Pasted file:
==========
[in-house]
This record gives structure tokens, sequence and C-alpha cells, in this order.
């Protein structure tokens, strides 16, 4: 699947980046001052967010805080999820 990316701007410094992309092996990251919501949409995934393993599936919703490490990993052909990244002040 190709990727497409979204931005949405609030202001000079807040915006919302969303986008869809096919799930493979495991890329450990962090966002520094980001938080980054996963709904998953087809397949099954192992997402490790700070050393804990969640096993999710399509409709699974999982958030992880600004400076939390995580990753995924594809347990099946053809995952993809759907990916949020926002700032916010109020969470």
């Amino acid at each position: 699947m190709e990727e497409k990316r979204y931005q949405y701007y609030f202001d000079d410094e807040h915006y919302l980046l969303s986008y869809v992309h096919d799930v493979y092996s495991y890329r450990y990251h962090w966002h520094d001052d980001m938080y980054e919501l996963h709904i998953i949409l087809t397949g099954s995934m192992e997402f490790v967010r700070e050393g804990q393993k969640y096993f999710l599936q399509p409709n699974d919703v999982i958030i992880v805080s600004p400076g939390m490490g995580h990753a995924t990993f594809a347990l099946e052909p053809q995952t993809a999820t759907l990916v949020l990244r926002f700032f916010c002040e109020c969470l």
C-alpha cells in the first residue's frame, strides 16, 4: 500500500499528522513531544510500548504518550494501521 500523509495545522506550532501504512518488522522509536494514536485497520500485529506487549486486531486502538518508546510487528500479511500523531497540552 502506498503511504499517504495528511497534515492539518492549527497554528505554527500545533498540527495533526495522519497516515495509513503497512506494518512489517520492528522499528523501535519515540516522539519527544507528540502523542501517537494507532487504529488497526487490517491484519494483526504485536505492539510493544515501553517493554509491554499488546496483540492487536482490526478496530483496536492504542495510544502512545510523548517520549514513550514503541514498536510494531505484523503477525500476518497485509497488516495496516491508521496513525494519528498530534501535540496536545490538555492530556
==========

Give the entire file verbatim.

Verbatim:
[in-house]
This record gives structure tokens, sequence and C-alpha cells, in this order.
């Protein structure tokens, strides 16, 4: 699947980046001052967010805080999820 990316701007410094992309092996990251919501949409995934393993599936919703490490990993052909990244002040 190709990727497409979204931005949405609030202001000079807040915006919302969303986008869809096919799930493979495991890329450990962090966002520094980001938080980054996963709904998953087809397949099954192992997402490790700070050393804990969640096993999710399509409709699974999982958030992880600004400076939390995580990753995924594809347990099946053809995952993809759907990916949020926002700032916010109020969470």
């Amino acid at each position: 699947m190709e990727e497409k990316r979204y931005q949405y701007y609030f202001d000079d410094e807040h915006y919302l980046l969303s986008y869809v992309h096919d799930v493979y092996s495991y890329r450990y990251h962090w966002h520094d001052d980001m938080y980054e919501l996963h709904i998953i949409l087809t397949g099954s995934m192992e997402f490790v967010r700070e050393g804990q393993k969640y096993f999710l599936q399509p409709n699974d919703v999982i958030i992880v805080s600004p400076g939390m490490g995580h990753a995924t990993f594809a347990l099946e052909p053809q995952t993809a999820t759907l990916v949020l990244r926002f700032f916010c002040e109020c969470l």
C-alpha cells in the first residue's frame, strides 16, 4: 500500500499528522513531544510500548504518550494501521 500523509495545522506550532501504512518488522522509536494514536485497520500485529506487549486486531486502538518508546510487528500479511500523531497540552 502506498503511504499517504495528511497534515492539518492549527497554528505554527500545533498540527495533526495522519497516515495509513503497512506494518512489517520492528522499528523501535519515540516522539519527544507528540502523542501517537494507532487504529488497526487490517491484519494483526504485536505492539510493544515501553517493554509491554499488546496483540492487536482490526478496530483496536492504542495510544502512545510523548517520549514513550514503541514498536510494531505484523503477525500476518497485509497488516495496516491508521496513525494519528498530534501535540496536545490538555492530556